Friday, April 6, 2018

CCBC 2017 Statistics on LGBTQ+ Literature for Children & Teens

In 2017 we expanded our CCBC diversity statistics to include books with LGBTQ+ content and/or characters, and the results have been both fascinating and eye-opening.

Of the approximately 3,700 books we received at the CCBC in 2017, we counted:

  • 134 (3.62%) with significant LGBTQ+ content.
    • Of these, 21 (15.67%) were #OwnVoices (written by an author who identifies as LGBTQ+). However, this does not necessarily mean that the author's identity aligns with that of the character, e.g. a cisgender bisexual woman could create a transgender lesbian character.

This number (134) includes books with LGBTQ+ primary or significant secondary characters, LGBTQ+ families, nonfiction about LGBTQ+ people or topics, and what we've been calling "LGBTQ+ metaphor" books (more on that in a moment). Here's the breakdown:
  • 61 books (45.52%) feature an LGBTQ+ primary character
  • 36 books (26.87%) include an LGBTQ+ secondary character without an LGBTQ+ primary character
  • 25 books (18.66%) include an LGBTQ+ family
  • 9 books (5.22%) are nonfiction (not including graphic novels)
  • 3 books (2.24%) are anthologies with significant LGBTQ+ content
  • 2 books (1.5%) are LGBTQ+ metaphors

The two books we consider "metaphor" books are Bunnybear, written by Andrea J. Loney and illustrated by Carmen Saldaña, and Not Quite Narwhal by Jessie Sima. Both books can easily be interpreted as metaphors for coming out to one's self and/or others and finding community.

We also took a closer look at the identities of primary characters. We used widely recognized identities in an effort to be consistent in our counting, as terminology within the LGBTQ+ community evolves and changes regularly. We counted queer (but not explicitly bisexual) cisgender women as lesbians, and queer (but not bi) cisgender men as gay. We had a category for transgender characters, and one for the non-binary umbrella (genderqueer, genderfluid, agender, etc.). In a separate category, we counted books in which a character questions their sexual orientation or gender identity.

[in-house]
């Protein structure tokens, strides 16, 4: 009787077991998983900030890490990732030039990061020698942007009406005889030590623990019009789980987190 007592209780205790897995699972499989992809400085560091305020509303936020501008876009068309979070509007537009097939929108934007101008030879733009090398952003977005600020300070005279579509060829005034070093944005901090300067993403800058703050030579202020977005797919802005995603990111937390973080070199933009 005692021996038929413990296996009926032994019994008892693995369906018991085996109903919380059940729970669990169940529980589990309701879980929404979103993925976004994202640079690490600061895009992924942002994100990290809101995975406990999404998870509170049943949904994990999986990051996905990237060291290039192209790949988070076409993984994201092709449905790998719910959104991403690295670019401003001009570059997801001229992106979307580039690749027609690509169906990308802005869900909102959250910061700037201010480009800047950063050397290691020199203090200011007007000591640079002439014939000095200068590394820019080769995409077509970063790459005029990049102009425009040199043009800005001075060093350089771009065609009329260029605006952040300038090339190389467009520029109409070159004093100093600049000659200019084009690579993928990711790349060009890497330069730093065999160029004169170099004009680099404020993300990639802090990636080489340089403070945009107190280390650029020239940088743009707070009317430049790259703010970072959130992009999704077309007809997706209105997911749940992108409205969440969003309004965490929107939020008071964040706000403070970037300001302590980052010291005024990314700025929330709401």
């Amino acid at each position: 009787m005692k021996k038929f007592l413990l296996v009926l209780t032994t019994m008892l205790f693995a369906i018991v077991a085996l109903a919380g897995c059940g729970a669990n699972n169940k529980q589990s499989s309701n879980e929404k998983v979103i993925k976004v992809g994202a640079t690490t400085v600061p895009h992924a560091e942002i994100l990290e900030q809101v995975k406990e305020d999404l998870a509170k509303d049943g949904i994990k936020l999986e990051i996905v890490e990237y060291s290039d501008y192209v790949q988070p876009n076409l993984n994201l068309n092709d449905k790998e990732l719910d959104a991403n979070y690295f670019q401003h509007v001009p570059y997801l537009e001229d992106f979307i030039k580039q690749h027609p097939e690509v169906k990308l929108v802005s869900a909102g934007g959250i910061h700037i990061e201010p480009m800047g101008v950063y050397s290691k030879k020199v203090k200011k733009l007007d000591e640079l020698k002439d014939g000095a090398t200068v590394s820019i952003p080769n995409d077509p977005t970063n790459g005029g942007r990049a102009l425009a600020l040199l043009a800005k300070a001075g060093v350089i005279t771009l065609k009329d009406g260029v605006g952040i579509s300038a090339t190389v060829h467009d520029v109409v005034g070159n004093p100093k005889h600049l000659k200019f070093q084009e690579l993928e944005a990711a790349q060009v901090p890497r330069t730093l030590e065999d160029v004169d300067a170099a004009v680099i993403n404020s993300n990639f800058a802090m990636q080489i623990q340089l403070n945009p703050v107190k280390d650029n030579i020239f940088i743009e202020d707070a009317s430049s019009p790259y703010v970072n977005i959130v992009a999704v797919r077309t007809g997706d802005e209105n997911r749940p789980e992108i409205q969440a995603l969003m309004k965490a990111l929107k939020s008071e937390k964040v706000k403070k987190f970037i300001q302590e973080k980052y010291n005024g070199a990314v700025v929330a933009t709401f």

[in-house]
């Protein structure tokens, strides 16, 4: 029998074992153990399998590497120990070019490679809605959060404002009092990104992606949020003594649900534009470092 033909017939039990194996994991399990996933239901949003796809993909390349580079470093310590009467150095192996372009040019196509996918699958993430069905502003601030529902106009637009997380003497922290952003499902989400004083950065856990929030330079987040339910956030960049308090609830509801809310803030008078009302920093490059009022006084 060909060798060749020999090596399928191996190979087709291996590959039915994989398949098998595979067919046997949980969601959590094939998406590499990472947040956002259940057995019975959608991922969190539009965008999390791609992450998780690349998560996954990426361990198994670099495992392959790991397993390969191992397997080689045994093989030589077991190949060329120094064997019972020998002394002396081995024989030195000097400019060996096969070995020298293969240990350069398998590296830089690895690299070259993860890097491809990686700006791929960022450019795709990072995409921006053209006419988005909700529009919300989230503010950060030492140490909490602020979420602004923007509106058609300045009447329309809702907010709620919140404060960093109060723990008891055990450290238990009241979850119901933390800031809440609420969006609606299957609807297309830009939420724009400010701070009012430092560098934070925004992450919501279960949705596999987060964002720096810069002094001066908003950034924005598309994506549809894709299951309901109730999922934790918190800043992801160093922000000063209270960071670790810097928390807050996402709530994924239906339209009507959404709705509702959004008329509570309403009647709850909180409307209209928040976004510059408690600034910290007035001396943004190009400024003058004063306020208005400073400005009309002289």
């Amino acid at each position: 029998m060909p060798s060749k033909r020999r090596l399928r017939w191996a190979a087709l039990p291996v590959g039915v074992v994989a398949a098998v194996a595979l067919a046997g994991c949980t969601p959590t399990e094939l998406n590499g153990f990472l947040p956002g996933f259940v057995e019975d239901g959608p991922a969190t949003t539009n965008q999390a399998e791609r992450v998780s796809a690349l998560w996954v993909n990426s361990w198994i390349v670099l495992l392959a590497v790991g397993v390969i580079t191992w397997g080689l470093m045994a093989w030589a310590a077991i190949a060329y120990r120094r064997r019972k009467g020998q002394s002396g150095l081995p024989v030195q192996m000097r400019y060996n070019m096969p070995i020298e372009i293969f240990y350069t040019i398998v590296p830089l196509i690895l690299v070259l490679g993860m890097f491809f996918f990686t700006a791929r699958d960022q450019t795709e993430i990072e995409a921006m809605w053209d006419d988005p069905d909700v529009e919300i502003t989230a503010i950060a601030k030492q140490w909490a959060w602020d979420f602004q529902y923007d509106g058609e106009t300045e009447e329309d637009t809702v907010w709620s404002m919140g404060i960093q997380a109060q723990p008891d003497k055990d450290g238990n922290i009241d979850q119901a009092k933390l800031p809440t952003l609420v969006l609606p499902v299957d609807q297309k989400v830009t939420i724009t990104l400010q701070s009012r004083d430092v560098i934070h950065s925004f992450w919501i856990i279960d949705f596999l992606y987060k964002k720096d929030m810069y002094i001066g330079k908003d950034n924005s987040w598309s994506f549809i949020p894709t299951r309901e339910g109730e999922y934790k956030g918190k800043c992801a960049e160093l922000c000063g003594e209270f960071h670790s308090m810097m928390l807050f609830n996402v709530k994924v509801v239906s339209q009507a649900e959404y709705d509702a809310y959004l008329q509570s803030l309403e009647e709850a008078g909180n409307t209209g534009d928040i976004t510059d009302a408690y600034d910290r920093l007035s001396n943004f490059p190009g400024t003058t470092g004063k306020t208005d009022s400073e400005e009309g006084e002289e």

That being said, of the 61 books featuring an LGBTQ+ primary character, we counted:
  • 16 (26.23%) lesbian
  • 14 (22.95%) gay
  • 15 (24.59%) bisexual
  • 2 (3.28%) transgender
  • 5 (8.2%) questioning
  • 8 (13.11%) non-binary
  • 1 (1.64%) asexual
Little Pig has two grandpas.

Finally, our total count includes fiction, nonfiction, and picture books. There are very few picture books with LGBTQ+ characters or content. Of those we received, most were about families in general or had secondary or tertiary LGBTQ+ parents. Picture books with gender-expansive characters most often feature a child who was assigned male at birth and likes to wear skirts, dresses, or other clothing traditionally considered to be "feminine." Within the fiction category, few are middle grade titles; the majority are YA.

Of the 134 books with LGBTQ+ content or characters:
  • 13 (9.77%) are picture books
  • 17 (12.78%) are nonfiction, including graphic novels
  • 104 (77.61%) are fiction

Although it is a slow improvement, there are books being published that better represent the vast diversity of identities and experiences within the LGBTQ+ community. In the months and years ahead, we hope to see even more, especially books with LGBTQ+ characters of color and gender-expansive characters, as well as more #OwnVoices stories. 

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